WENATCHEE — Maria Iñiguez has been appointed to fill the fifth seat on the Wenatchee School Board.
It’s official this time.
Her appointment was approved Tuesday afternoon in a 3-1 vote of the other board members, including a yes vote from Julie Norton, who was sworn in about an hour before by Chelan County Superior Court Judge Lesley Allan.
The dissenting vote was again cast by Michele Sandberg, who repeated concerns about a conflict of interest because Iñiguez is married to Wenatchee High School Associate Principal Ricardo Iñiguez.
This is the second time Maria Iñiguez was appointed. On Thursday, the three members of the board — Sandberg, Laura Jaecks and Martin Barron — voted 2-1 on Iñiguez’s appointment. Board policy, however, requires three votes to appoint a new board member, so the process had to be repeated. Norton received all three votes Thursday.
On Tuesday, following Norton’s oath of office to the Position 5 seat, the board, including Norton, moved into a closed meeting to review the applications of the other six candidates who interviewed for the job.
Norton said she had been able to review all the applications, resumes and interviews in preparation for the task. The other candidates were Talia Barajas-Gonzalez, Carlos Guillen, Edgar Salamanca, Karina Vega-Villa and Michael Poirier.
After returning to open session, Sandberg moved to appoint Karina Vega-Villa, who previously held the position. Vega-Villa was appointed in January 2019 to fill out Walter Newman’s term. She lost her November general election bid to challenger Tim Larson. The seat opened when Larson declined to accept the post. He had earlier tried to withdraw from the race, but was too late to have his name removed from the ballot. By law, the seat cannot go automatically to the losing candidate.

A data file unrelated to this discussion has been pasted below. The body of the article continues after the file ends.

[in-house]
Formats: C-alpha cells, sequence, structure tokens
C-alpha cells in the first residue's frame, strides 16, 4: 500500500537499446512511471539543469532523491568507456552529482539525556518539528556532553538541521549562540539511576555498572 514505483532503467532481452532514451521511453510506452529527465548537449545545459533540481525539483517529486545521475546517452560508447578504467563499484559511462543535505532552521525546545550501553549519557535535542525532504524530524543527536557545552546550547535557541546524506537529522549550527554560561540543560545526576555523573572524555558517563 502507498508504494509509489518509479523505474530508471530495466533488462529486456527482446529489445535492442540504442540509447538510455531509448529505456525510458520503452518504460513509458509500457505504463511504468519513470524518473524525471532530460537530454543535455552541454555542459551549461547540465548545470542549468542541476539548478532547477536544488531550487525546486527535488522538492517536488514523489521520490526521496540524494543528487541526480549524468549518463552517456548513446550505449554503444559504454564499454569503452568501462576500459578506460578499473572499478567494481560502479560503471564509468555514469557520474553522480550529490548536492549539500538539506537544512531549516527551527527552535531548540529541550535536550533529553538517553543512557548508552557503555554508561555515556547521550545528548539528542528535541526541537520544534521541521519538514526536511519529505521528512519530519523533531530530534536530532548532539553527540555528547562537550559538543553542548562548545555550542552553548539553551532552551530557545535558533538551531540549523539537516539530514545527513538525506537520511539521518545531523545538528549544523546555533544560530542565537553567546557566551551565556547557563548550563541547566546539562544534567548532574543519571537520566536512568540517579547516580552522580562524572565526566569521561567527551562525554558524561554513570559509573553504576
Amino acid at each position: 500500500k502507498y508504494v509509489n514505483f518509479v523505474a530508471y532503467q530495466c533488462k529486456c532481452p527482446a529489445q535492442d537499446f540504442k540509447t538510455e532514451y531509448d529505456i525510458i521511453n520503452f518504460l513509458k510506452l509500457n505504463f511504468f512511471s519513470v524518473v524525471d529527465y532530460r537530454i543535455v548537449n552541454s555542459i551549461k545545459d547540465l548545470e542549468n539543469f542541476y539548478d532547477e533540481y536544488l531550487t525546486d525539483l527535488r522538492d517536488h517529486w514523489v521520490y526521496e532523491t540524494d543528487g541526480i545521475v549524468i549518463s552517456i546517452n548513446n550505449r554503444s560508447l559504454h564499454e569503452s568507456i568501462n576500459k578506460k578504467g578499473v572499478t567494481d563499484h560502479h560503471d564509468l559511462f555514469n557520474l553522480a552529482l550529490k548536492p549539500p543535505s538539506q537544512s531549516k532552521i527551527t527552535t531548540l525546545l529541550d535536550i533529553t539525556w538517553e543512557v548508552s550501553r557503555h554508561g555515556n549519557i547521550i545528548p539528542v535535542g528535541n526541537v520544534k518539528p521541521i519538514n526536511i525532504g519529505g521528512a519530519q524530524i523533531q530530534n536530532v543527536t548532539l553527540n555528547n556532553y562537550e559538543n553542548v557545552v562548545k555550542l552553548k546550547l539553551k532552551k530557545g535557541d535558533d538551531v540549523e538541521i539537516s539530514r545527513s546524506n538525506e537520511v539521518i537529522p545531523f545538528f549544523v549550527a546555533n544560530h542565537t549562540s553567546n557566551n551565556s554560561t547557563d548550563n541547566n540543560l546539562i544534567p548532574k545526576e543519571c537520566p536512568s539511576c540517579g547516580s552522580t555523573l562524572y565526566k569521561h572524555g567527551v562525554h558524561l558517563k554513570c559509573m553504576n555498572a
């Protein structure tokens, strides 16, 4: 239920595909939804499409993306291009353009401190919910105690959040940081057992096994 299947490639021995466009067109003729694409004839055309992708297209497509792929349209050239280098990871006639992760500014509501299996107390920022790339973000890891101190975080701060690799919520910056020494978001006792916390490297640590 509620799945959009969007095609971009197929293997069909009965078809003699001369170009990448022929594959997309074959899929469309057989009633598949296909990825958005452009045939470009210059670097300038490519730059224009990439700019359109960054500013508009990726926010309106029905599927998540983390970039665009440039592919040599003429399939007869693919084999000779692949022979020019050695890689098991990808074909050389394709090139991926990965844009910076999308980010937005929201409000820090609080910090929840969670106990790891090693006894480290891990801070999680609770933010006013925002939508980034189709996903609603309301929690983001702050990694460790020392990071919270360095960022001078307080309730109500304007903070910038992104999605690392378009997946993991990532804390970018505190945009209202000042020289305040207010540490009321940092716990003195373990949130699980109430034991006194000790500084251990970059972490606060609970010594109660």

Sandberg's motion failed by a 3-1 vote. Board members Jaecks and Norton said they were reluctant to appoint Vega-Villa because they felt voters already had spoken on the matter.
The next recommendation, put forth by Barron, was to appoint Iñiguez. In response to Sandberg’s concerns about conflict of interest, Barron said five standing board members provide enough checks and balances to avoid any conflicts. He also noted the board’s direct responsibility is only over the superintendent and does not reach to individual employees.
“Individual board members have zero executive authority,” he said. “And if, hypothetically, there is an issue, she has the ability to recuse herself.”
He said it is important, however, that everyone is aware of the potential. Jaecks and Norton agreed.
Iñiguez will fill the Position 2 seat. She will have to stand for election in two years to complete the full four-year term.
Iñiguez will be sworn in at tonight’s meeting that starts at 6 p.m. at the district office.
A reception for the new board members is set for 5:30 p.m.
Jaecks, who is the board president, said her hope is that with a full board, the public focus will shift from what the board is doing to the mission of the district — making the district the best it can be for the students.